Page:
Wednesday is a bit more relaxed (art-science wise, anyway). It starts off with SYMP 11-4 – Creating new ways to bring people and knowledge together: Evolving ‘translational ecology’ into ‘transformational ecology’ (9:15am, Portland Ballroom 252). The speakers will be discussing transformational ecology, “a new effort to encourage ecologists to work and communicate with the public and policymakers”. Of course, one of my favorite ways of doing this is through the arts, and that seems to fit well with the transformational ecology philosophy. “This model requires new multi-way language replacing one-way communication words like ‘outreach’, ‘technology transfer’, and ‘dissemination’ with ‘engagement’ and ‘co-learning’, and borrowing tools from the humanities and social sciences like participatory action research, qualitative data collection, and narratives. It also requires a basic philosophical shift so that knowledge is not only about data, but about experiences, stories, and spiritual connections.”
Wednesday afternoon’s OOS 33 – Growing Pains: Taking Ecology Into the 21st Century promises some really great talks about maintaining and increasing the relevance of ecology to society. I’m perhaps most intrigued by filmmaker Randy Olsen’s talk Storynomics: Proof that scientists evolved from humans. In fact, I nomintate it for Best Abstract of ESA 2012:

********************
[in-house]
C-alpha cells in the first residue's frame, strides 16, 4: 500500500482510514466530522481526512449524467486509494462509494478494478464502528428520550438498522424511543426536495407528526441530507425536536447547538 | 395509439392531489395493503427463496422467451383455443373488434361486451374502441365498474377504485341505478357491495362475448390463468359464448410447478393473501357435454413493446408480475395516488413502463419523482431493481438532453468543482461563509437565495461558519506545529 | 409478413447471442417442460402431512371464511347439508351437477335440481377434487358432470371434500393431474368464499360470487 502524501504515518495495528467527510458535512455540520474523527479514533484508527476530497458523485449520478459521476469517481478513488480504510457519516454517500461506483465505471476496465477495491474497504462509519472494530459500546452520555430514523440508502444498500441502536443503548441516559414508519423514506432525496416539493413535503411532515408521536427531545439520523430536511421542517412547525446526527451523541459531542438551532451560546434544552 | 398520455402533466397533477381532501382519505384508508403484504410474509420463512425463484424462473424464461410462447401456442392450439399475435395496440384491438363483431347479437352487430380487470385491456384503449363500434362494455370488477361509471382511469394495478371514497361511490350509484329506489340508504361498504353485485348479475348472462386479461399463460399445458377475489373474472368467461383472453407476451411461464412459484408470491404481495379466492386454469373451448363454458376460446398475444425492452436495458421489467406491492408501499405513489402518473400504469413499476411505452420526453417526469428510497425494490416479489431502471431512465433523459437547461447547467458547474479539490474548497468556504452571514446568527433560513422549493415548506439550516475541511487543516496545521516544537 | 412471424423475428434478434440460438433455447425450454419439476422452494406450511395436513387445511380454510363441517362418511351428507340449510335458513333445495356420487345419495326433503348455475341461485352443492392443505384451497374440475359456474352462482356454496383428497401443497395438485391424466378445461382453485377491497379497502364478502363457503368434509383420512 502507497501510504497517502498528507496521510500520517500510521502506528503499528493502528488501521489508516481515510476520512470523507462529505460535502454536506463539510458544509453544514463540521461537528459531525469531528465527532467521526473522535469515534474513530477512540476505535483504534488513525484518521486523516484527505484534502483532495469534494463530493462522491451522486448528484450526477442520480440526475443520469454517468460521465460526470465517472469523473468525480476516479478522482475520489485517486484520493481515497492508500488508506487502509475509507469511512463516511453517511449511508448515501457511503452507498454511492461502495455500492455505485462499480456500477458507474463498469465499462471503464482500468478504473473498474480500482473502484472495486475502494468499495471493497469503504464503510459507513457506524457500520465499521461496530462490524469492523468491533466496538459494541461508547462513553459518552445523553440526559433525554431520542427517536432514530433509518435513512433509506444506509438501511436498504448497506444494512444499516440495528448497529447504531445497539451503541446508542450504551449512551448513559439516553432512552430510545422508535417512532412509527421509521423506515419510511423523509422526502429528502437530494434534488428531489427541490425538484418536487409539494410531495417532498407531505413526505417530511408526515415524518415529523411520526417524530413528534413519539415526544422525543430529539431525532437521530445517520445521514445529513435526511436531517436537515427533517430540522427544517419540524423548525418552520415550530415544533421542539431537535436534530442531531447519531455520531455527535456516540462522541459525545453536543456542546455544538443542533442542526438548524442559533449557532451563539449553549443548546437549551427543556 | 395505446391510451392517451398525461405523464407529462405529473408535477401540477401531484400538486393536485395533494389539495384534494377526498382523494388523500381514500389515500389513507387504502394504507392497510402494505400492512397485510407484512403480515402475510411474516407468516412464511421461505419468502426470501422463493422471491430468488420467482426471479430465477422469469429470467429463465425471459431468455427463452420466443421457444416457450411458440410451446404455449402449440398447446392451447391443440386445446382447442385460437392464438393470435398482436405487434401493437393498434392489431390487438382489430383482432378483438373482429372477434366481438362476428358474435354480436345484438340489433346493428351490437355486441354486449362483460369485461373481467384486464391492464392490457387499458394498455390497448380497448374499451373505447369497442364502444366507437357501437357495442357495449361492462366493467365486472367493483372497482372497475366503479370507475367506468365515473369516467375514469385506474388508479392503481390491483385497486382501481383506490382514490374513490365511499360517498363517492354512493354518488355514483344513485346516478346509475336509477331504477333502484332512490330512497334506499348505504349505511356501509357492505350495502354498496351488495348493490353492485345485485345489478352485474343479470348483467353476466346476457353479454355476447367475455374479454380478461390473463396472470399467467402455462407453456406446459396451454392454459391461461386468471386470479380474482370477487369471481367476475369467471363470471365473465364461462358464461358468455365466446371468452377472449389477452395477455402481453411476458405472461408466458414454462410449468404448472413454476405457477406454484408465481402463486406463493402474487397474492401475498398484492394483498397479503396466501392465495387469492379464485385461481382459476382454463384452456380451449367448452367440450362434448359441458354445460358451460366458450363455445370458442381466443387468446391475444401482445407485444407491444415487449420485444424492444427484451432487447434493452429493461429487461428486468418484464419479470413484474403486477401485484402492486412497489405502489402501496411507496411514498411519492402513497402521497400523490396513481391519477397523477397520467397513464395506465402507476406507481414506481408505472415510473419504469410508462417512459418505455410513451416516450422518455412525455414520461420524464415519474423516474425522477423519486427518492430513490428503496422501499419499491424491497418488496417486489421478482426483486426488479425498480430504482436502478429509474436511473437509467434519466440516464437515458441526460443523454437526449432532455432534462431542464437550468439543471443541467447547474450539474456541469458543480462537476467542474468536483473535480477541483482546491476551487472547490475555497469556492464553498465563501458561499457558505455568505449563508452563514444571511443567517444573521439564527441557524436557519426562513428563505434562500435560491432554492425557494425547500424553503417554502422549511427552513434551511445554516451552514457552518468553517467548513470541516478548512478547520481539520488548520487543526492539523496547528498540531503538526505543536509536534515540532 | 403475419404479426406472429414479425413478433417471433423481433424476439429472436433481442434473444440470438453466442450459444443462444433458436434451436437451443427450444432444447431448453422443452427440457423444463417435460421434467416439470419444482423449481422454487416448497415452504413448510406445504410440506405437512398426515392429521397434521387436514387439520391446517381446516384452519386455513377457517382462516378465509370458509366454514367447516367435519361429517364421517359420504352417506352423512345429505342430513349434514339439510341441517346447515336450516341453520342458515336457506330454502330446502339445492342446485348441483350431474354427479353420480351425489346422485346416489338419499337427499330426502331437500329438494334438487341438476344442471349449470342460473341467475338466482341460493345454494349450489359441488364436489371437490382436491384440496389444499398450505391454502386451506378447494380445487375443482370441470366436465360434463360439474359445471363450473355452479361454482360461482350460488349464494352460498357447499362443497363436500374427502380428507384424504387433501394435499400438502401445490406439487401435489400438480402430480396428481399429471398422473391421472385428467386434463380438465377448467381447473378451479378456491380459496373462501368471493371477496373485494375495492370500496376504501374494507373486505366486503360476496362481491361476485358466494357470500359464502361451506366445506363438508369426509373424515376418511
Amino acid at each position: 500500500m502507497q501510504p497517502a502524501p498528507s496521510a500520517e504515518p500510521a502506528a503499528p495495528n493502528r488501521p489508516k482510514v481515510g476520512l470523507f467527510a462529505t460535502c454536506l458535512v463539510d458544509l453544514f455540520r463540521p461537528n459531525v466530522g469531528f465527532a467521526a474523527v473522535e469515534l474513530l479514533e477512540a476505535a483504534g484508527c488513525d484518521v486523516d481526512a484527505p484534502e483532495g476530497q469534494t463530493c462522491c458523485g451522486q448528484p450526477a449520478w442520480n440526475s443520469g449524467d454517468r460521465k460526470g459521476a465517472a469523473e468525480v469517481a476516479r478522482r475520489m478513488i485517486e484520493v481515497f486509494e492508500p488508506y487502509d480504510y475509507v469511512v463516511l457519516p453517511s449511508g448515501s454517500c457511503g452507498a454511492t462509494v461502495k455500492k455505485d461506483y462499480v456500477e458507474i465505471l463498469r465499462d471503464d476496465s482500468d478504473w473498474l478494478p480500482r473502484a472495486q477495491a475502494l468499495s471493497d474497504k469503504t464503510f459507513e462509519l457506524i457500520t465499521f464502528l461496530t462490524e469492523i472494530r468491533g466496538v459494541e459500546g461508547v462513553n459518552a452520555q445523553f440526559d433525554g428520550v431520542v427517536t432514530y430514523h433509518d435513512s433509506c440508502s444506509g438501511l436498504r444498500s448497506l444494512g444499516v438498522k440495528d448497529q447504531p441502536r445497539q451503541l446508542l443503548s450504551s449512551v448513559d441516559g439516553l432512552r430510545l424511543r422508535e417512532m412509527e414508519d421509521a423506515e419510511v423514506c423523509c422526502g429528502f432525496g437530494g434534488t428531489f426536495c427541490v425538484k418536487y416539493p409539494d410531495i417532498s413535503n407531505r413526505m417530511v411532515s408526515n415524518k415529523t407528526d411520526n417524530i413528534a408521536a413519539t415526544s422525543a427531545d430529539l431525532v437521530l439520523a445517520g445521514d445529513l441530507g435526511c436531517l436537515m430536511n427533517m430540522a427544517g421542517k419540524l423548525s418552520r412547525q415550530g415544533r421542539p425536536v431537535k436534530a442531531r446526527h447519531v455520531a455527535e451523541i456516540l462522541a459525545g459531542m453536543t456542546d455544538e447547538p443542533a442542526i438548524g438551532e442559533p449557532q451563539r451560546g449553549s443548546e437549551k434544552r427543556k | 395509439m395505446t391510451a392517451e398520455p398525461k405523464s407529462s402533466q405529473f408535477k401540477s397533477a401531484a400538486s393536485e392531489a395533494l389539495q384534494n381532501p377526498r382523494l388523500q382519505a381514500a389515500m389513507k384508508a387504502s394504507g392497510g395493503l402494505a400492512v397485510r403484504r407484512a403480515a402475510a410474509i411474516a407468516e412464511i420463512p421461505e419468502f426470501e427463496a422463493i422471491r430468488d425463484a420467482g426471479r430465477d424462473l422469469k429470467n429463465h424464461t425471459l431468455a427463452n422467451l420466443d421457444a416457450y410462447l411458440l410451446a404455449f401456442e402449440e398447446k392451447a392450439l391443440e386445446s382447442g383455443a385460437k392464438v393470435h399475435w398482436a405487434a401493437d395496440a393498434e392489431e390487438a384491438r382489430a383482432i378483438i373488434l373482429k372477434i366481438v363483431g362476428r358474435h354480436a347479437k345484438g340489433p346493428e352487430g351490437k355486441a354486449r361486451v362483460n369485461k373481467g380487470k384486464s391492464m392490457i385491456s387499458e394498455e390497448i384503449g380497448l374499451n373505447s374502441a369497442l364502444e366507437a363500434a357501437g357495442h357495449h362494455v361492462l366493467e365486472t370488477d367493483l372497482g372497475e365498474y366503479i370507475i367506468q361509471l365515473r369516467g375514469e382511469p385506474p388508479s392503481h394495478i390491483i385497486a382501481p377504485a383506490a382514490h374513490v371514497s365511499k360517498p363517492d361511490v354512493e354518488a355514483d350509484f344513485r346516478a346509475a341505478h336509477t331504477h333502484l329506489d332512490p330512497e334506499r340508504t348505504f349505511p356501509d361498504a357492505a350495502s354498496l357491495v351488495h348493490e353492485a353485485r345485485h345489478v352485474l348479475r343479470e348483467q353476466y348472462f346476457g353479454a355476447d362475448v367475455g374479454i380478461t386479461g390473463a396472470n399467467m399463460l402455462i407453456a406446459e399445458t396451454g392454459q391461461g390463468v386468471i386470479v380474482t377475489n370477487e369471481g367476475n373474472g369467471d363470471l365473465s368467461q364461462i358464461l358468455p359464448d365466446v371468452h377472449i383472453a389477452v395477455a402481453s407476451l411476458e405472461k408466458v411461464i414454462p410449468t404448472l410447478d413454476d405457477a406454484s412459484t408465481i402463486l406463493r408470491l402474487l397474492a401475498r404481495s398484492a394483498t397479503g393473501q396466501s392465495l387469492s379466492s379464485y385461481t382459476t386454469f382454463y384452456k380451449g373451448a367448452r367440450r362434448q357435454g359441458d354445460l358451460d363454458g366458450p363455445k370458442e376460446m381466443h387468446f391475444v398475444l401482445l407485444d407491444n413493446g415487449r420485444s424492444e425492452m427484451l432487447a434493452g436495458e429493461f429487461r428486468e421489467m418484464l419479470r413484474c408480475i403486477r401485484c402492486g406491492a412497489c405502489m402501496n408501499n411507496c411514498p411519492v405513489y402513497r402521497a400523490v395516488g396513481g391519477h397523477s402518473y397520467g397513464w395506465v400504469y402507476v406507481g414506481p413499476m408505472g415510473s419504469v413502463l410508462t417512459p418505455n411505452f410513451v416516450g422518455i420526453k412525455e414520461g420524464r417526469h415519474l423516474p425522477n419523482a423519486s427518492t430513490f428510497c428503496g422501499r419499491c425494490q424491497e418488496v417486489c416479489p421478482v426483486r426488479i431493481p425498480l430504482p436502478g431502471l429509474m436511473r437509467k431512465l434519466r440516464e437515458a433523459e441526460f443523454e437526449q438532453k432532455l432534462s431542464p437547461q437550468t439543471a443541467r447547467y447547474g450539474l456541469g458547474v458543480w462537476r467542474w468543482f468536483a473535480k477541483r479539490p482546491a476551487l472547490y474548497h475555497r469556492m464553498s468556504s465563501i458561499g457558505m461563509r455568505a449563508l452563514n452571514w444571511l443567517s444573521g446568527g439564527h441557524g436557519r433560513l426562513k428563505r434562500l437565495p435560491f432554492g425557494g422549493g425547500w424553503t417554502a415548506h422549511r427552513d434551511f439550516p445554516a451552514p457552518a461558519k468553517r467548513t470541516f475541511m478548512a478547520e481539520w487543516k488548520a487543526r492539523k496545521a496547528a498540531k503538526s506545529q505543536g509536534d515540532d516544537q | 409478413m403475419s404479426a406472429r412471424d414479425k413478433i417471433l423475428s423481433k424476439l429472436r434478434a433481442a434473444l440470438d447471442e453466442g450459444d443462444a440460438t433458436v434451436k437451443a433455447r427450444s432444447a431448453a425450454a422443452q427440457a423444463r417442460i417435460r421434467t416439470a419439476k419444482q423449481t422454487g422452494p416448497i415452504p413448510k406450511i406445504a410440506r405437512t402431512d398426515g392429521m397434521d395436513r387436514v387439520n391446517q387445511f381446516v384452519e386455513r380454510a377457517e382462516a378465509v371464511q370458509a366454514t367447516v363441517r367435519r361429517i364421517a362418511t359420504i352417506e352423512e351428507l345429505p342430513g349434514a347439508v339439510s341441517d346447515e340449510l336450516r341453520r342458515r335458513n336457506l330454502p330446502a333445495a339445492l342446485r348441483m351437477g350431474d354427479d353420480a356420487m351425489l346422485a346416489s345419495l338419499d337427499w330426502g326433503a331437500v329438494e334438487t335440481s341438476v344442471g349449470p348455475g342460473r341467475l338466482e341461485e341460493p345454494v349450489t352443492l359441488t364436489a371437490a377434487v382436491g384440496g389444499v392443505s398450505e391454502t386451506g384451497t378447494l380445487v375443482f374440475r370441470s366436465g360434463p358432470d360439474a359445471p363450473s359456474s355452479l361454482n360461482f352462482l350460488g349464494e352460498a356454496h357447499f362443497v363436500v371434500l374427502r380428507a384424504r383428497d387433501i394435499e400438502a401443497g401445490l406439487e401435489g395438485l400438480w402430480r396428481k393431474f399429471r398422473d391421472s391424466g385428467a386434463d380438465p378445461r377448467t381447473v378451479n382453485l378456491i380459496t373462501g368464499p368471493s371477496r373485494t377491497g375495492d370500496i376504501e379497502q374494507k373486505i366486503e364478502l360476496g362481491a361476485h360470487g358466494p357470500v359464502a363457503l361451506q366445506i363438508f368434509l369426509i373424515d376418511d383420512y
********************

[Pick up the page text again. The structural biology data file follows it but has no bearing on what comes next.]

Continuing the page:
“Scientists suffer from “storyphobia” (the irrational fear of the words “story” and “storytelling”) AND they think they are sooo different from normal people, BUT they need to communicate more effectively, THEREFORE they should work harder on their communication skills (did ya get the “And, But & Therefore” template?). We now know that scientists descended from humans and, more importantly, that the split occurred not that long ago. This is revealed by the recent common ancestor, “Renaissance Man,” who was in fact capable of both writing literary novels whilst also engaging in scientific inquiry. More powerfully, we can see the evidence of how recent the divide occurred through the three “Storytelling Vestiges” of speaking, writing and thinking. Scientists still respond to “well told stories,” they write their papers following a structured template that is clearly descended from three act structure (alignment analysis confirms this), and the “problem/solution” approach of the scientific method is no different than the “question/answer” approach of your basic “who dunnit” novel. The bottom line is that it’s time for scientists to come down off their high horse, admit they still have human DNA in their genome, realize there is no such science as “Storyomics” that will instantly solve the challenge of effective communication, and accept the need to learn the same age old storytelling processes that all humans have used since before the time of pipettes.